A staghorn is ready for a change of potting medium when it has completely outgrown its original container and the roots have started to grow through the drainage holes. The top soil, or “crown,” needs space to spread so that enough moisture can reach all sides of the staghorn’s fronds without being restricted by a pot’s walls.

As staghorn fern care, it is important to repot staghorns in spring or early summer when the temperature and humidity levels are high so that new roots can take hold quickly before winter sets in.

  • Repotting staghorn ferns every few years should be done in the spring
  • Repot staghorns when they outgrow their original container and have started to grow through drainage holes
  • It is important as staghorn fern care, that repotting staghorns be done before winter sets in.

After repotting staghorn ferns, it is important to water and fertilize them so that they establish well in their new pot. Do not leave staghorns unattended for extended periods of time after being replanted as this can lead to rot and disease on the roots which will eventually kill the plant.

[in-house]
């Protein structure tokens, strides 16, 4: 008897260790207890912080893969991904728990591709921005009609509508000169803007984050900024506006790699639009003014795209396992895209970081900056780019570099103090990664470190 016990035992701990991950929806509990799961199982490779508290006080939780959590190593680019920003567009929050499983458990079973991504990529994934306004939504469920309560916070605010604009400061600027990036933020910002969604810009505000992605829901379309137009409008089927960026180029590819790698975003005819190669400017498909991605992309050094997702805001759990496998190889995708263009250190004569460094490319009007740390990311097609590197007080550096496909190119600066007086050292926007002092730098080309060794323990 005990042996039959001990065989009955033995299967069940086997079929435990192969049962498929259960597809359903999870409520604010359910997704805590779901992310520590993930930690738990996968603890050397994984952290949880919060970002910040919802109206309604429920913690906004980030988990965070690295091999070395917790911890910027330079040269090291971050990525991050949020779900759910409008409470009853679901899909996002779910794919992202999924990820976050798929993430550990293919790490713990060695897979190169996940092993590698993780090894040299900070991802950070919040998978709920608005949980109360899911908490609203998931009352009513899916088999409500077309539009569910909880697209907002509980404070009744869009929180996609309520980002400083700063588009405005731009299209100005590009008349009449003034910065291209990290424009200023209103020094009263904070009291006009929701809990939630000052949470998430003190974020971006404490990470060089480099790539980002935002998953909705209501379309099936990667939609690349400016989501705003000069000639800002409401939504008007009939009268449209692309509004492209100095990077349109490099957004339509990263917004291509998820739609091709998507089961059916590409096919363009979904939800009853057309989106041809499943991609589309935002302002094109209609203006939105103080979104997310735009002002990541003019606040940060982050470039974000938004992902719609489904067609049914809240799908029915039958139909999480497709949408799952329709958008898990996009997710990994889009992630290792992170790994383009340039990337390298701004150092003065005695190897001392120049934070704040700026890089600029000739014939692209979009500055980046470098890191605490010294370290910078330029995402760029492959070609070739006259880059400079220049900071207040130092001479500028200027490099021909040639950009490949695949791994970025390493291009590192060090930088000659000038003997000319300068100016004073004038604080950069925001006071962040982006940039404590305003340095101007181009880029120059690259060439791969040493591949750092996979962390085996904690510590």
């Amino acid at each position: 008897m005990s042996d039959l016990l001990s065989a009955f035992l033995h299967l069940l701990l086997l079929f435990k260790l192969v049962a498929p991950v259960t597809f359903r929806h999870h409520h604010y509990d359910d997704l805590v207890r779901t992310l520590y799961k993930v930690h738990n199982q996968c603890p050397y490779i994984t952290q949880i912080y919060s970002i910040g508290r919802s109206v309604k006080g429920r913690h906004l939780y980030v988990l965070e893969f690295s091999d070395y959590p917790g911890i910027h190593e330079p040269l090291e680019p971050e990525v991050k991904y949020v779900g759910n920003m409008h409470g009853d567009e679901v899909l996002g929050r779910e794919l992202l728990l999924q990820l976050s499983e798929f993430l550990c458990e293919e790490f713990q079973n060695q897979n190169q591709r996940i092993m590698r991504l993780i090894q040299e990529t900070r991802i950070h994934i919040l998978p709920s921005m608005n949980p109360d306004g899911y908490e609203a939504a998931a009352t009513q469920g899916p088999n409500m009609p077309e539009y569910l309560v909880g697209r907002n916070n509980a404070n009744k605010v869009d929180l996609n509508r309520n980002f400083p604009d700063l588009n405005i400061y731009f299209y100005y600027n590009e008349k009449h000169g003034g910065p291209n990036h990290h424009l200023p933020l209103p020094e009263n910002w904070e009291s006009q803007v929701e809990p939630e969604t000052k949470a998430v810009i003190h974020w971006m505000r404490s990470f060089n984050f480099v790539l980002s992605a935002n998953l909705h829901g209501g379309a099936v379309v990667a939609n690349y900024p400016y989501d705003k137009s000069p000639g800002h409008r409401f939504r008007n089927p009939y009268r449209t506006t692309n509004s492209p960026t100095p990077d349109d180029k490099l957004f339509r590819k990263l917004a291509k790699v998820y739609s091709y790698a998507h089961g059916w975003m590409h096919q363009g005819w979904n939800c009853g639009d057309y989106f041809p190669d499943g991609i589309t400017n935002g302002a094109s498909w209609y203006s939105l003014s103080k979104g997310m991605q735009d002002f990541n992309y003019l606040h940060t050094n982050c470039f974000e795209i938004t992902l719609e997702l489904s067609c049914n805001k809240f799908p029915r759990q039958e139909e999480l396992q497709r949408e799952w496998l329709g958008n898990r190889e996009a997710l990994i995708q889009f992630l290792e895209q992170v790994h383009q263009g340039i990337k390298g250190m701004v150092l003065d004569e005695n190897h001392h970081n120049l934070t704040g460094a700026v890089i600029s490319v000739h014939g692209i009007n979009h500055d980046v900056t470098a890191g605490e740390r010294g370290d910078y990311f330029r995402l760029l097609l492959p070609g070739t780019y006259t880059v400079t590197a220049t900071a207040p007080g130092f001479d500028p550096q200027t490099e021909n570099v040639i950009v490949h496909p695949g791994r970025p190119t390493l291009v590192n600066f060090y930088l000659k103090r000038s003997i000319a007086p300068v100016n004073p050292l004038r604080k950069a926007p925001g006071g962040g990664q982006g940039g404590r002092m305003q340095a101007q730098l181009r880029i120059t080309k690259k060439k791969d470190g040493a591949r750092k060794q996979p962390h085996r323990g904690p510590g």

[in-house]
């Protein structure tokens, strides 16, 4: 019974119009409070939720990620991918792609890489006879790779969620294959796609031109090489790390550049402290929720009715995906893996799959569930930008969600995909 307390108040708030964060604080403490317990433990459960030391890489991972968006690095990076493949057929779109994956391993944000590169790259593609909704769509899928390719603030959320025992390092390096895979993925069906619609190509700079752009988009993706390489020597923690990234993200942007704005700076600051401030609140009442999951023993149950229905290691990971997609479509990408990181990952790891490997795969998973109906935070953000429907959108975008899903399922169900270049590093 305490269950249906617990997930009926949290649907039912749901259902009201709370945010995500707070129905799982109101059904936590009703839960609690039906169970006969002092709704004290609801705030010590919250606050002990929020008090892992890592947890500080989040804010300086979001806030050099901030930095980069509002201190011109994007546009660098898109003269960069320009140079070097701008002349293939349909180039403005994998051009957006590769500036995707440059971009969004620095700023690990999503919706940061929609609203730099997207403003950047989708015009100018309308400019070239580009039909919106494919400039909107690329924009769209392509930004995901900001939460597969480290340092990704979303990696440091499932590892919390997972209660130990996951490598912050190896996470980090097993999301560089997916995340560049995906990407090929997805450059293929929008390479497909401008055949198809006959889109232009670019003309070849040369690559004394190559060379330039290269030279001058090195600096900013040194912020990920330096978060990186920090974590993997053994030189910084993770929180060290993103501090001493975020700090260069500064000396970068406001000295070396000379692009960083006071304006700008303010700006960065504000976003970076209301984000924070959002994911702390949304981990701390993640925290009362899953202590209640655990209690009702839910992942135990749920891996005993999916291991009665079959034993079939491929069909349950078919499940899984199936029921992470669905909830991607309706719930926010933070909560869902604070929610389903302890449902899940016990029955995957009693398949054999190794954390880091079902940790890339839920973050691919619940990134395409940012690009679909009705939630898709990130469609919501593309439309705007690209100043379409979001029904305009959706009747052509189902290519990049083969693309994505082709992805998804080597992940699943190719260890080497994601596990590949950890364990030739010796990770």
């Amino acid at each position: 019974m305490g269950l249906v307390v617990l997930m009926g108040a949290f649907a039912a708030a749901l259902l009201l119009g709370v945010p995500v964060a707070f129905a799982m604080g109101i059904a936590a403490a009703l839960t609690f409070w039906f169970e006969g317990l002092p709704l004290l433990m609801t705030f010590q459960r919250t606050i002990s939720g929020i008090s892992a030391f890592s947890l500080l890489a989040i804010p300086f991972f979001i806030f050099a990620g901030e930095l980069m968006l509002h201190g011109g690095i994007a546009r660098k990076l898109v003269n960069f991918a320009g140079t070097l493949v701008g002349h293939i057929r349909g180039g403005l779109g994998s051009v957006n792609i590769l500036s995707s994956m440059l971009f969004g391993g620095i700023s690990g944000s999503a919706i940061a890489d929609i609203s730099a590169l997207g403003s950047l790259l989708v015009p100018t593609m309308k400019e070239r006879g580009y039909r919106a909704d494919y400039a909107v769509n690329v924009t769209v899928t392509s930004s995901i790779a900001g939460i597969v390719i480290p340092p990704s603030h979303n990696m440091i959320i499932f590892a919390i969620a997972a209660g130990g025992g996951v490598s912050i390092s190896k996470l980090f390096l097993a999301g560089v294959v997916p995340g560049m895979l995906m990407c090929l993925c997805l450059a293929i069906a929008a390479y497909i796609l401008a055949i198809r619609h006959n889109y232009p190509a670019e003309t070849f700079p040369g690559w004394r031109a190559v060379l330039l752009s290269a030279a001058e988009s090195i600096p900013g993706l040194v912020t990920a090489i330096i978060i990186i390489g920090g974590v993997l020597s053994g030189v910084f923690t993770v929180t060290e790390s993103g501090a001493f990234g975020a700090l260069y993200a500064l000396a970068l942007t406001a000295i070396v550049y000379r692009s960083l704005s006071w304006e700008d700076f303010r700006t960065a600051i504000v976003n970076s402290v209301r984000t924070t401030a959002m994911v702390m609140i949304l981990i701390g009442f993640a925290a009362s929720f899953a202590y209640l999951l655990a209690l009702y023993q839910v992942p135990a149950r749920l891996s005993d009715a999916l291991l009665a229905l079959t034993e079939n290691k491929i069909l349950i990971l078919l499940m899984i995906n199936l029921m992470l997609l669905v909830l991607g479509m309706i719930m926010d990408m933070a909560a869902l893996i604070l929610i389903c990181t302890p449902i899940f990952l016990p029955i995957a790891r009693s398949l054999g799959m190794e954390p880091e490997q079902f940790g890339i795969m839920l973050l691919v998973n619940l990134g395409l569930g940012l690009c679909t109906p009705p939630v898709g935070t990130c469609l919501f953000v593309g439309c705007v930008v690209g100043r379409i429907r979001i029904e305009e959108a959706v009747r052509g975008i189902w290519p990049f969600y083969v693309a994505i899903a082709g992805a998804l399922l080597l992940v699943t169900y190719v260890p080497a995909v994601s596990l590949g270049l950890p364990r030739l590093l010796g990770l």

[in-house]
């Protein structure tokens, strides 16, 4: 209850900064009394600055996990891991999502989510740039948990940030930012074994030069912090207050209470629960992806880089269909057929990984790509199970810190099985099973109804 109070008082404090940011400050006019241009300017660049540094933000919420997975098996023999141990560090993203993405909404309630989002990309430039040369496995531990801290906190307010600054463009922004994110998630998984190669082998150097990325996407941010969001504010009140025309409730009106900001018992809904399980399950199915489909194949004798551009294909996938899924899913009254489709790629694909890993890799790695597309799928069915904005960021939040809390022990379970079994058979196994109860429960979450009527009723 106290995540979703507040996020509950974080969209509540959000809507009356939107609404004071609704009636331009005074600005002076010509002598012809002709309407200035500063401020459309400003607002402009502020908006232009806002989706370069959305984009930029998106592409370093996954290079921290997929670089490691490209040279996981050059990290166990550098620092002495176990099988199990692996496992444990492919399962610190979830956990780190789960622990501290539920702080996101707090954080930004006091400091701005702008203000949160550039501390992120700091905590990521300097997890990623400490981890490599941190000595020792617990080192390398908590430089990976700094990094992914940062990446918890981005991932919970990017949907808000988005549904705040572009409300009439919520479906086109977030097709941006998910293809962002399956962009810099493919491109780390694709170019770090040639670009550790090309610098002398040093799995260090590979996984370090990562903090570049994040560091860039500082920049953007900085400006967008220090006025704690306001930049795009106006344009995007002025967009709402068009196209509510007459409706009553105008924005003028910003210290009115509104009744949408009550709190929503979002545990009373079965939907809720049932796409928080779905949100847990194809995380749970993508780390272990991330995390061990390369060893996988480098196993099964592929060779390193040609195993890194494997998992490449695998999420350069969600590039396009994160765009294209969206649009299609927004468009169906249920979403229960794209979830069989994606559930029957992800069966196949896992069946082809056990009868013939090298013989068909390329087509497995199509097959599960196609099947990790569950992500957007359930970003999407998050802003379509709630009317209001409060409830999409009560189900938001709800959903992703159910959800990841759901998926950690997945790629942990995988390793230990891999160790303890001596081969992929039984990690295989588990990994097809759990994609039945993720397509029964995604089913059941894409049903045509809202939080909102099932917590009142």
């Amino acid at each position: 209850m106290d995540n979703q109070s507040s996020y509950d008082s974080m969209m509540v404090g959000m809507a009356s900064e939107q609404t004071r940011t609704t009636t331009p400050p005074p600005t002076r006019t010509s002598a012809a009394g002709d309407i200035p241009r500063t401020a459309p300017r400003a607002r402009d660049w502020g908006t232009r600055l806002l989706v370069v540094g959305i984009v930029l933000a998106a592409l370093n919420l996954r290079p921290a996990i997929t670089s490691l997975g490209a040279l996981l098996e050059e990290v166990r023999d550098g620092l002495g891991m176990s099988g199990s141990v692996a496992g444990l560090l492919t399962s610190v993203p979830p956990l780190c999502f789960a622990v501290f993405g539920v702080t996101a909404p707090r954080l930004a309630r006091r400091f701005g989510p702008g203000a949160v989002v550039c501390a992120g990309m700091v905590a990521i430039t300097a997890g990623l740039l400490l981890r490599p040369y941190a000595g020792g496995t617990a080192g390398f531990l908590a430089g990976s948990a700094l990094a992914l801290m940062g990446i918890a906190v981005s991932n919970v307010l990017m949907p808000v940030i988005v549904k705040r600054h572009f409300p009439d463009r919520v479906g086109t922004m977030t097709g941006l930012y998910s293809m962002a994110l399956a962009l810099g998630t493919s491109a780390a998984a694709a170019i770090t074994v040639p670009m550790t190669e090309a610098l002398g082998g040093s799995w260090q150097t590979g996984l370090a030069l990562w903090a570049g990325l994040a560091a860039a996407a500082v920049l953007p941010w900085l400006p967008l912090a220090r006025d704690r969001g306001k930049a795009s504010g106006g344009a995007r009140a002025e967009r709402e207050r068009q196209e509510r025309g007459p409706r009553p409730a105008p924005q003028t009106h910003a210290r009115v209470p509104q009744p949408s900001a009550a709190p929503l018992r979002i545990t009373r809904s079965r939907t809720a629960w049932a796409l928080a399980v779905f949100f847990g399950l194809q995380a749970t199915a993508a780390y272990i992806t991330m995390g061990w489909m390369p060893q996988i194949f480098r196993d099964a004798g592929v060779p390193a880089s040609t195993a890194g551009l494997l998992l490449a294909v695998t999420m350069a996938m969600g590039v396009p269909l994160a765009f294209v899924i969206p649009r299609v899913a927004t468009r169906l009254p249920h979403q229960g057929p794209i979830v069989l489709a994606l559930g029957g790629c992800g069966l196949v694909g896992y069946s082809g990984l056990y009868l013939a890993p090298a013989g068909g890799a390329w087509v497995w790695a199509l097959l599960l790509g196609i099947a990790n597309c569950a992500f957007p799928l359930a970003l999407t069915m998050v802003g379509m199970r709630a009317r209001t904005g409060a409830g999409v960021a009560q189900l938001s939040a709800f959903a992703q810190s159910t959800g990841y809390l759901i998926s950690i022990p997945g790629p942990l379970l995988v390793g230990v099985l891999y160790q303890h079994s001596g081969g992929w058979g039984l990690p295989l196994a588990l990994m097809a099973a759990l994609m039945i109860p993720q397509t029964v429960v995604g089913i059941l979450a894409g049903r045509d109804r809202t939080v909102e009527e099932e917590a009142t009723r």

Plant Disease

One of the most common diseases that can affect staghorn fern care is staghorn plant disease. It’s caused by the fungus called “Botrytis cinerea” that usually enters staghorns through wounds on their leaves and stems, or from spores in dust blown in from outside.

Staghorn Fern Plant Variegated

The staghorn fern Variegated is a staghorn fern that provides a spectacular look to home and garden. The staghorn fern Variegated is also known as the staghorn fern. This staghorn fern can grow up to 6 feet in height. This staghorn fern has an upright habit, which means it has arching branches with plenty of room for its leaflets.

Common Issues with Staghorn Fern Care

The staghorn fern is a beautiful plant that can grow up to six feet in height. However, many homeowners experience some common problems with staghorn care when they bring this staghorn into their home.

One of the most common issues you may encounter are brown leaves and dying fronds on your staghorns. If staghorn ferns are not grown in a well lit area, they may begin to show signs of wilting or stretching.

Bugs can also become an issue for staghorns as it will start to display drooping, brown and yellow leaves. The most common bug that attacks staghorns is the staghorn fern scale.